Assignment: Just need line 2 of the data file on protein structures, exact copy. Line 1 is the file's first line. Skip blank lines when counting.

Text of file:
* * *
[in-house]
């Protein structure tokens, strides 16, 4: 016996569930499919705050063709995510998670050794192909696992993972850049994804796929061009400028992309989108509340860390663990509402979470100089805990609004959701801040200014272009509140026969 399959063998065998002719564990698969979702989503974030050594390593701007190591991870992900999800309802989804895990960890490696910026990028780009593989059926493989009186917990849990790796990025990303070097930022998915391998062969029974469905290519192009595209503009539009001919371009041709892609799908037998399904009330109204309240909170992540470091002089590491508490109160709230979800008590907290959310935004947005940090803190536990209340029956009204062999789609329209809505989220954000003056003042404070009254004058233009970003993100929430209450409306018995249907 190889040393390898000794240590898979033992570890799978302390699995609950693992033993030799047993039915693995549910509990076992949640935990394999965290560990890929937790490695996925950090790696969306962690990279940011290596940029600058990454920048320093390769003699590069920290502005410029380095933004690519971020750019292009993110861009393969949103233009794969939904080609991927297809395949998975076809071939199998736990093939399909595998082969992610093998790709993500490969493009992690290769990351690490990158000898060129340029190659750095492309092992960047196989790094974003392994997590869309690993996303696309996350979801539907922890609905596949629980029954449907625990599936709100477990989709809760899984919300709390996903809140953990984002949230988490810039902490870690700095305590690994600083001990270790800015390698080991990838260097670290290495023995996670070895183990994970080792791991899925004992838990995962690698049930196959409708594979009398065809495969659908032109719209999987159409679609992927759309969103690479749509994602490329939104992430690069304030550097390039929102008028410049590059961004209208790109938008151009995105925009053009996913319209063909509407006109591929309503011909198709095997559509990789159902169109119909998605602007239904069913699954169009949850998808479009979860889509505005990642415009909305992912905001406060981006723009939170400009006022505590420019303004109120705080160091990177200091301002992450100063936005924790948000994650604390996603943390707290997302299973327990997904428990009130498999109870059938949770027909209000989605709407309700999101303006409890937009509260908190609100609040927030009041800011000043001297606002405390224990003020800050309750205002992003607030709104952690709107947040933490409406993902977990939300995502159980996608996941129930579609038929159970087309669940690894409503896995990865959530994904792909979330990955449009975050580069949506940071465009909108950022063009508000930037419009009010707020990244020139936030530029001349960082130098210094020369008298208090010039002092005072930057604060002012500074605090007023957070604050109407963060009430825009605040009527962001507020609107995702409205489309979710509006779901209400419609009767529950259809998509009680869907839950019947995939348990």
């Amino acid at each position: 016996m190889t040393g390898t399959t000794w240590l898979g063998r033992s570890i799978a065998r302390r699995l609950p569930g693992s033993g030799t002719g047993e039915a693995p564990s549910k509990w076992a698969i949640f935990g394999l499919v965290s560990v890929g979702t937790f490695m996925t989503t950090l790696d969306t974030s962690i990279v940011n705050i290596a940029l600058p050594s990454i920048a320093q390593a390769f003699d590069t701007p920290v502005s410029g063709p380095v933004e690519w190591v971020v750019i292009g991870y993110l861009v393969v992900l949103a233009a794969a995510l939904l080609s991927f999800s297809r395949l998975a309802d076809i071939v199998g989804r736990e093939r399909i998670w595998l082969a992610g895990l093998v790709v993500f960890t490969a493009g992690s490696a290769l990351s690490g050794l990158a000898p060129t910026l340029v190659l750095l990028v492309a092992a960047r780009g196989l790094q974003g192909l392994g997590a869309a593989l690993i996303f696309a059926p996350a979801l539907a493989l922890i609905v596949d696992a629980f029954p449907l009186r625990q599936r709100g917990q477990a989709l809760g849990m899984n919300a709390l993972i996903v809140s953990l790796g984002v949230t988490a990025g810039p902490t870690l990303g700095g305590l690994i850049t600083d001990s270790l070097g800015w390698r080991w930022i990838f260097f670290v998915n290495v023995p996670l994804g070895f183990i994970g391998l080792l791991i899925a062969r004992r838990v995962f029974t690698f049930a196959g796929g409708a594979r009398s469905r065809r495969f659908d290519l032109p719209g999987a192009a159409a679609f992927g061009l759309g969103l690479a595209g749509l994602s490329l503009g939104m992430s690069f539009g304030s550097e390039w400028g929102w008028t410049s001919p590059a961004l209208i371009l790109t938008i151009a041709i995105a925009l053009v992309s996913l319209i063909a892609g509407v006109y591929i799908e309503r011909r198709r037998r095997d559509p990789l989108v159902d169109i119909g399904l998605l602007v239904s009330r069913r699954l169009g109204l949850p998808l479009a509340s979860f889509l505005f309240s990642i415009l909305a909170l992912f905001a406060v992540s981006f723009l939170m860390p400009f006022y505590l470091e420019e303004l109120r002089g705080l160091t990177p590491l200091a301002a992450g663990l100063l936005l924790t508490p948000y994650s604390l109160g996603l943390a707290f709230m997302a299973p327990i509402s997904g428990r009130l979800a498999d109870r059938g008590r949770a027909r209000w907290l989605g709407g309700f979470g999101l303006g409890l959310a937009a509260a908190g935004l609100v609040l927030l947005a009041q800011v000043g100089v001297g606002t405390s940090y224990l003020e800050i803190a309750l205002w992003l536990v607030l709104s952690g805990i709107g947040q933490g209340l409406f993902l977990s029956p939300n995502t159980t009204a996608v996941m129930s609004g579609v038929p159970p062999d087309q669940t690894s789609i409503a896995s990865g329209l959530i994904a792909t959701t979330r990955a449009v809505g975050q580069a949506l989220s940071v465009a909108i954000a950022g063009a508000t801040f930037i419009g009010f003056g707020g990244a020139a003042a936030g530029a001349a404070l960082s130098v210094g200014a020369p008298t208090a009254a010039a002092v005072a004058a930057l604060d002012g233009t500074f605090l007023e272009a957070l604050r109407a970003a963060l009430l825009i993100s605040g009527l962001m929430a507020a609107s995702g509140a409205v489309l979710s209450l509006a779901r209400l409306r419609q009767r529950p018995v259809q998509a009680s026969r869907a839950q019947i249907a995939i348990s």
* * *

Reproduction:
């Protein structure tokens, strides 16, 4: 016996569930499919705050063709995510998670050794192909696992993972850049994804796929061009400028992309989108509340860390663990509402979470100089805990609004959701801040200014272009509140026969 399959063998065998002719564990698969979702989503974030050594390593701007190591991870992900999800309802989804895990960890490696910026990028780009593989059926493989009186917990849990790796990025990303070097930022998915391998062969029974469905290519192009595209503009539009001919371009041709892609799908037998399904009330109204309240909170992540470091002089590491508490109160709230979800008590907290959310935004947005940090803190536990209340029956009204062999789609329209809505989220954000003056003042404070009254004058233009970003993100929430209450409306018995249907 190889040393390898000794240590898979033992570890799978302390699995609950693992033993030799047993039915693995549910509990076992949640935990394999965290560990890929937790490695996925950090790696969306962690990279940011290596940029600058990454920048320093390769003699590069920290502005410029380095933004690519971020750019292009993110861009393969949103233009794969939904080609991927297809395949998975076809071939199998736990093939399909595998082969992610093998790709993500490969493009992690290769990351690490990158000898060129340029190659750095492309092992960047196989790094974003392994997590869309690993996303696309996350979801539907922890609905596949629980029954449907625990599936709100477990989709809760899984919300709390996903809140953990984002949230988490810039902490870690700095305590690994600083001990270790800015390698080991990838260097670290290495023995996670070895183990994970080792791991899925004992838990995962690698049930196959409708594979009398065809495969659908032109719209999987159409679609992927759309969103690479749509994602490329939104992430690069304030550097390039929102008028410049590059961004209208790109938008151009995105925009053009996913319209063909509407006109591929309503011909198709095997559509990789159902169109119909998605602007239904069913699954169009949850998808479009979860889509505005990642415009909305992912905001406060981006723009939170400009006022505590420019303004109120705080160091990177200091301002992450100063936005924790948000994650604390996603943390707290997302299973327990997904428990009130498999109870059938949770027909209000989605709407309700999101303006409890937009509260908190609100609040927030009041800011000043001297606002405390224990003020800050309750205002992003607030709104952690709107947040933490409406993902977990939300995502159980996608996941129930579609038929159970087309669940690894409503896995990865959530994904792909979330990955449009975050580069949506940071465009909108950022063009508000930037419009009010707020990244020139936030530029001349960082130098210094020369008298208090010039002092005072930057604060002012500074605090007023957070604050109407963060009430825009605040009527962001507020609107995702409205489309979710509006779901209400419609009767529950259809998509009680869907839950019947995939348990």